That is the point of departure of Novitiate, a drama written and directed by Margaret Betts (The Carrier). The compelling character portrait plumbs the depths of Cathleen’s soul as she struggles to decide whether or not she’s meant to enter the order.

The picture takes place in the mid-1960s, just after Pope John XXIII had issued a series of 16 historic proclamations including one that lowered the standing of nuns to that of lay believers.

Stripped of their status, 90,000 nuns renounced their vows and returned to private life. The movie explores how this change in status effected someone like Cathleen who was just embarking on the path to becoming a nun.

Novitiate explores the internal angst of a young teenage woman who is struggling to decide whether or not she’s meant to be a nun.

Very Good (***). Rated R for profanity, sexuality, and nudity. Running time: 123 minutes. Production Studio: Maven Pictures/Novitiate Productions. Distributor: Sony Pictures Classics.

By Stuart Mitchner

I was still in my teens when I read Dostoevsky for the first time. Going from Holden Caulfield in New York to a Russian student plotting an act of murder in St. Petersburg seemed like growing up. Crime and Punishment was electric, fascinating, a new world.

I was 20 when I read The Possessed, older but not much wiser. I was out of my depth, unprepared for the upgrade from a philosophical axe murderer named Raskolnikov to a charismatic child molestor named Stavrogin. It would have helped if I’d been able to read the chapter in which Stavrogin describes his crime, but it was considered too shocking to print in 1872 no matter how often Dostoevsky tried to tone it down.  more

“RUNTIME”: Part of a *graphic design exhibition* highlighting the work of current and former students in Princeton University’s Program in Visual Arts, this piece by Neeta Patel, Class of 2017, is an interface for Apple Watch that tracks the times when the user looks at the device and encourages behavior to look less frequently. Produced in VIS 415, Advanced Graphic Design. (Screenshot Courtesy the artist)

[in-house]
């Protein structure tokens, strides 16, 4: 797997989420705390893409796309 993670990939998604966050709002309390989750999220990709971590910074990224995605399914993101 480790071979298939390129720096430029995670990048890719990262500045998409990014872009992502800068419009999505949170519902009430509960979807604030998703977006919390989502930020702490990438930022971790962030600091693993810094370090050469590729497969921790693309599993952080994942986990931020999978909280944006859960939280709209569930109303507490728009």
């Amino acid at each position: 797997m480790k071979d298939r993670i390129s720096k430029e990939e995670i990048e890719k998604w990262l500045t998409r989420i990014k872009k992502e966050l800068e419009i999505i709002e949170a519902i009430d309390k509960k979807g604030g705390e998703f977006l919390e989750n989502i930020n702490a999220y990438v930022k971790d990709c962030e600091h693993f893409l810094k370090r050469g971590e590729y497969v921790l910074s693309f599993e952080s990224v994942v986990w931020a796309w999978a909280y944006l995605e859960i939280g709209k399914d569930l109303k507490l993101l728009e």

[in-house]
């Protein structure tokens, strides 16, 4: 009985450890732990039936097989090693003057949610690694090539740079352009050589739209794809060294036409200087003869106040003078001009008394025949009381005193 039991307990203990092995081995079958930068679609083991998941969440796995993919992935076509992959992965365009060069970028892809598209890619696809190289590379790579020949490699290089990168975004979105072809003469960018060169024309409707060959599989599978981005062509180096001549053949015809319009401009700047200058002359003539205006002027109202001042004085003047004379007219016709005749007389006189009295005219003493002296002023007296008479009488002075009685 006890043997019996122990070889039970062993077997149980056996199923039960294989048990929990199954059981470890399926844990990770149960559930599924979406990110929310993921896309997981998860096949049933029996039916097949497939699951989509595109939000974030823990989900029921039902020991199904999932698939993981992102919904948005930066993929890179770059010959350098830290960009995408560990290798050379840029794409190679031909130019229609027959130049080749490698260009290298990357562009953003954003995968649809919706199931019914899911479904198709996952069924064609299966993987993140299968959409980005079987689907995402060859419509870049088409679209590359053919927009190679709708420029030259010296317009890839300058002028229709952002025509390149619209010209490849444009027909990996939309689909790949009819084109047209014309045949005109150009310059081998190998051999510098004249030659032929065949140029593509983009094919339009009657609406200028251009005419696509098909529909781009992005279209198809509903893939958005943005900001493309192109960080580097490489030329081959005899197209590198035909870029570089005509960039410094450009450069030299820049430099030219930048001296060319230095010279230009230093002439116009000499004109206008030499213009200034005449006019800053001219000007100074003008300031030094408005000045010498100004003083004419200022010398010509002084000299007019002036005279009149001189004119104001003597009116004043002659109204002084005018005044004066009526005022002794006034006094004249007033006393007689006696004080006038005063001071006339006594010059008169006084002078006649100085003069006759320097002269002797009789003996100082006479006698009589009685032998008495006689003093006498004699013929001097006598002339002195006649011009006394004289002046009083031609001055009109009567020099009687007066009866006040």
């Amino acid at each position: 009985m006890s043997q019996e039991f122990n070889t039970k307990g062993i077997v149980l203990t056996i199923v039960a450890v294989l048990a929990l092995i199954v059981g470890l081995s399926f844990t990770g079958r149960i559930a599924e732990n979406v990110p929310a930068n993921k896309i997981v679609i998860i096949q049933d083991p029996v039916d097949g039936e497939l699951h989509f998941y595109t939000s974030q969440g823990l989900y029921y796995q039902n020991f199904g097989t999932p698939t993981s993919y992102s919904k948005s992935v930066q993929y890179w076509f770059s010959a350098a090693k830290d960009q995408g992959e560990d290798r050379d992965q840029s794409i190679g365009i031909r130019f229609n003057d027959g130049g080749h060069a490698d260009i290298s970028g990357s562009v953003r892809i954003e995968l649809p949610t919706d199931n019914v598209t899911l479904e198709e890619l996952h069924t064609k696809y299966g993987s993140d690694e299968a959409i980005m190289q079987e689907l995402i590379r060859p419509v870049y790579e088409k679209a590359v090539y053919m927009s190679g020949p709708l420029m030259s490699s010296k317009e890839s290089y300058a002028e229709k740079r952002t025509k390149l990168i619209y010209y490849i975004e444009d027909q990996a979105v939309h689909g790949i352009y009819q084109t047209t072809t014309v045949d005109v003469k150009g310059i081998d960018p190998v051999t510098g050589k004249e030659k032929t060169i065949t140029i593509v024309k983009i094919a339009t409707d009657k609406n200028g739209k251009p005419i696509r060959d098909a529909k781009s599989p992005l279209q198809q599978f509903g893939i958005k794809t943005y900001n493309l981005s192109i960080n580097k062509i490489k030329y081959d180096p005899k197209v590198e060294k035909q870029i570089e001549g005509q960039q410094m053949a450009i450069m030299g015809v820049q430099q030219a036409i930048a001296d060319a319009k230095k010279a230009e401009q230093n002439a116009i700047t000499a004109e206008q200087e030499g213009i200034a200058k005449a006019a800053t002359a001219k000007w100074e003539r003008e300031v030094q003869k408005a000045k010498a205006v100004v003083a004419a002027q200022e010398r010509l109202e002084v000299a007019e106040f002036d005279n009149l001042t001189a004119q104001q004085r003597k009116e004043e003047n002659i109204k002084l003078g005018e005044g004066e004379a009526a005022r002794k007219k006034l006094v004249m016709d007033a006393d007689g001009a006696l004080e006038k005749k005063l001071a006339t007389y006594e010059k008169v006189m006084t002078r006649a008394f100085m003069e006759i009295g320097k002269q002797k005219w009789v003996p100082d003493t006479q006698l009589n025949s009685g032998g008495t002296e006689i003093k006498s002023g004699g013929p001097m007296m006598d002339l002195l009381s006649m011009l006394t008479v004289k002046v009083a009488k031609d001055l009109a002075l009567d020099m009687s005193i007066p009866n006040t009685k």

The Program in Visual Arts at Princeton University’s Lewis Center for the Arts presents *a graphic design exhibition* curated by award-winning faculty member, artist, and writer David Reinfurt, highlighting the work of 184 current and former students since the Lewis Center launched courses in graphic design in 2010. more

“BRIDGE AT SAYEN GARDENS”: This watercolor painting by Susan Troost is featured in the Gourgaud Gallery’s “Cranbury Art in the Park” plein air series. The art will be on display from December 3 through December 29, with an artist’s reception on Sunday, December 3 from 1-3 p.m.

All are invited to an artists’ reception on Sunday, December 3 from 1 to 3 p.m. at the Gourgaud Gallery, Cranbury Town Hall (Old School Building), 23-A North Main Street, Cranbury, to celebrate the art created from the Art in the Park plein air series sponsored by the Cranbury Arts Council.

For more information, visit www.cranburyartscouncil.org.